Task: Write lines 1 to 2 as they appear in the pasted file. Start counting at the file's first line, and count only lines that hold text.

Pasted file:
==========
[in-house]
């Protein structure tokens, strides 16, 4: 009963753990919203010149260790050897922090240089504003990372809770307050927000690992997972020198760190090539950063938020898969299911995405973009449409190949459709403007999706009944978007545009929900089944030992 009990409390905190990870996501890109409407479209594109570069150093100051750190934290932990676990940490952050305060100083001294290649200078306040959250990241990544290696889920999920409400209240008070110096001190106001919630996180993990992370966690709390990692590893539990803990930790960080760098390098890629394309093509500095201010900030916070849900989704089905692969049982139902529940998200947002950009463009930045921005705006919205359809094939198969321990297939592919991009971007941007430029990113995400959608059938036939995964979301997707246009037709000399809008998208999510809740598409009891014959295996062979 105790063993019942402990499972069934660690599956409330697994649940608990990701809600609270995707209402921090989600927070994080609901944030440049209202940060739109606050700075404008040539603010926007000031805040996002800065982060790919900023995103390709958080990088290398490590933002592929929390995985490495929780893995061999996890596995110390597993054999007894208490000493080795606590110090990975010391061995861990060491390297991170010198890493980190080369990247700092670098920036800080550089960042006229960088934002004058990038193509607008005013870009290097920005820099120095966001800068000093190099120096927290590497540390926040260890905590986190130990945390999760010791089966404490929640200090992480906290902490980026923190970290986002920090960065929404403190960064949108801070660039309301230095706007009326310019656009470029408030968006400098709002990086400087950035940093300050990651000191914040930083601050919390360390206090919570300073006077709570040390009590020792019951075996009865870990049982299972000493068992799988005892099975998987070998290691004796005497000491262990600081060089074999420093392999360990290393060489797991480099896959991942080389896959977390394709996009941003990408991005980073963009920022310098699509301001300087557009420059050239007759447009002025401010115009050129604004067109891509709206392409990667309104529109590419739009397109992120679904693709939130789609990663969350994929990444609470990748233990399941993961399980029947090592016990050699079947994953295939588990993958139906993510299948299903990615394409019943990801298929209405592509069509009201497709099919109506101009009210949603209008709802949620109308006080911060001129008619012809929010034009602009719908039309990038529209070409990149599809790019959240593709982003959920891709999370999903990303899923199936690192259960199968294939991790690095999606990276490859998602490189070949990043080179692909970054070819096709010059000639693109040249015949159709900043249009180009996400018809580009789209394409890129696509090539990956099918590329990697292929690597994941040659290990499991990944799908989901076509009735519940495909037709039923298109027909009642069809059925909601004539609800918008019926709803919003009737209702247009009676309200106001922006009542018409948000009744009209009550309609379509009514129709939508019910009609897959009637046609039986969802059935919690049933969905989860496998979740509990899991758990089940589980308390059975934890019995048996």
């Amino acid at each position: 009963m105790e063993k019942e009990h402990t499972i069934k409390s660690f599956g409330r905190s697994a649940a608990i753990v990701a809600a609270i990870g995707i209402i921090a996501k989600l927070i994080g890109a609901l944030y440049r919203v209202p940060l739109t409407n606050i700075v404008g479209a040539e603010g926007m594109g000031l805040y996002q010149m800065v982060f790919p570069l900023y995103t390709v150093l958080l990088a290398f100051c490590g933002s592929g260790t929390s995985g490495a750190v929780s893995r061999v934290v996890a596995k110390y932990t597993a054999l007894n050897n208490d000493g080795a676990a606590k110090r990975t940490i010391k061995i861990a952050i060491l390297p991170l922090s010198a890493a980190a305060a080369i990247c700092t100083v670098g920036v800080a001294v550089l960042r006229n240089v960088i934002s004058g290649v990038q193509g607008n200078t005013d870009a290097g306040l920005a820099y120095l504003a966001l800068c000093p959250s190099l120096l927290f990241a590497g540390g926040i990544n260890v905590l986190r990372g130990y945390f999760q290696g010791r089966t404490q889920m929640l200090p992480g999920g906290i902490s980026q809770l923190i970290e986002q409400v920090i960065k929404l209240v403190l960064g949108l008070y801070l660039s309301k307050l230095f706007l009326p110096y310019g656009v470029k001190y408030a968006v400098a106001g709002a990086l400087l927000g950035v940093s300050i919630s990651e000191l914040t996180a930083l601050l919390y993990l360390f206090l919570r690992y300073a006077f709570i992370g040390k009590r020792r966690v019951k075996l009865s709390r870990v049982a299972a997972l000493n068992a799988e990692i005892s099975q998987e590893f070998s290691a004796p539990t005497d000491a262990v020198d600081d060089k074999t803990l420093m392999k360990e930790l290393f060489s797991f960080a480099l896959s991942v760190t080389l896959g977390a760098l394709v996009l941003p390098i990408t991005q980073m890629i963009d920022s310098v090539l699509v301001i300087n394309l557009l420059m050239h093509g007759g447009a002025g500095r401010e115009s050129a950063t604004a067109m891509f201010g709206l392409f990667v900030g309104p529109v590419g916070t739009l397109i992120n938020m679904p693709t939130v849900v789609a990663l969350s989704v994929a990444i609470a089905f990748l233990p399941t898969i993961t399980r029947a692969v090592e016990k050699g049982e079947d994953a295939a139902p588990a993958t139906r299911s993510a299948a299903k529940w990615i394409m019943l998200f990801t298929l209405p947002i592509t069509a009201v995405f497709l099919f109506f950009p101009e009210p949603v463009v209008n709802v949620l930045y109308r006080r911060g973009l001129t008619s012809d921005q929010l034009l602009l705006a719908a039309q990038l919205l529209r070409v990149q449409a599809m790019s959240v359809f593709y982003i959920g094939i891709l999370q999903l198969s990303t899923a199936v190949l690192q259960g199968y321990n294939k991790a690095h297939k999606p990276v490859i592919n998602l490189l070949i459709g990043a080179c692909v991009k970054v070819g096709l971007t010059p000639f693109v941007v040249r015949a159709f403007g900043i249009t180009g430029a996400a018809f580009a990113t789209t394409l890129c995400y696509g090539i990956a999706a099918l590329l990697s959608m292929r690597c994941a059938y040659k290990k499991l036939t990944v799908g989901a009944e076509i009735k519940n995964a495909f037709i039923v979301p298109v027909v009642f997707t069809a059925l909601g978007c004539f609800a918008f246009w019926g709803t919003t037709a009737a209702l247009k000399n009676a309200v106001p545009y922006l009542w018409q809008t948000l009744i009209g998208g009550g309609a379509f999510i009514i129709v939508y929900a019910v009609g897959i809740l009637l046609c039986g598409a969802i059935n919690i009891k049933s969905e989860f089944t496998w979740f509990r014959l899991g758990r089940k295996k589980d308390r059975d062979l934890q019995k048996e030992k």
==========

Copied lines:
[in-house]
């Protein structure tokens, strides 16, 4: 009963753990919203010149260790050897922090240089504003990372809770307050927000690992997972020198760190090539950063938020898969299911995405973009449409190949459709403007999706009944978007545009929900089944030992 009990409390905190990870996501890109409407479209594109570069150093100051750190934290932990676990940490952050305060100083001294290649200078306040959250990241990544290696889920999920409400209240008070110096001190106001919630996180993990992370966690709390990692590893539990803990930790960080760098390098890629394309093509500095201010900030916070849900989704089905692969049982139902529940998200947002950009463009930045921005705006919205359809094939198969321990297939592919991009971007941007430029990113995400959608059938036939995964979301997707246009037709000399809008998208999510809740598409009891014959295996062979 105790063993019942402990499972069934660690599956409330697994649940608990990701809600609270995707209402921090989600927070994080609901944030440049209202940060739109606050700075404008040539603010926007000031805040996002800065982060790919900023995103390709958080990088290398490590933002592929929390995985490495929780893995061999996890596995110390597993054999007894208490000493080795606590110090990975010391061995861990060491390297991170010198890493980190080369990247700092670098920036800080550089960042006229960088934002004058990038193509607008005013870009290097920005820099120095966001800068000093190099120096927290590497540390926040260890905590986190130990945390999760010791089966404490929640200090992480906290902490980026923190970290986002920090960065929404403190960064949108801070660039309301230095706007009326310019656009470029408030968006400098709002990086400087950035940093300050990651000191914040930083601050919390360390206090919570300073006077709570040390009590020792019951075996009865870990049982299972000493068992799988005892099975998987070998290691004796005497000491262990600081060089074999420093392999360990290393060489797991480099896959991942080389896959977390394709996009941003990408991005980073963009920022310098699509301001300087557009420059050239007759447009002025401010115009050129604004067109891509709206392409990667309104529109590419739009397109992120679904693709939130789609990663969350994929990444609470990748233990399941993961399980029947090592016990050699079947994953295939588990993958139906993510299948299903990615394409019943990801298929209405592509069509009201497709099919109506101009009210949603209008709802949620109308006080911060001129008619012809929010034009602009719908039309990038529209070409990149599809790019959240593709982003959920891709999370999903990303899923199936690192259960199968294939991790690095999606990276490859998602490189070949990043080179692909970054070819096709010059000639693109040249015949159709900043249009180009996400018809580009789209394409890129696509090539990956099918590329990697292929690597994941040659290990499991990944799908989901076509009735519940495909037709039923298109027909009642069809059925909601004539609800918008019926709803919003009737209702247009009676309200106001922006009542018409948000009744009209009550309609379509009514129709939508019910009609897959009637046609039986969802059935919690049933969905989860496998979740509990899991758990089940589980308390059975934890019995048996």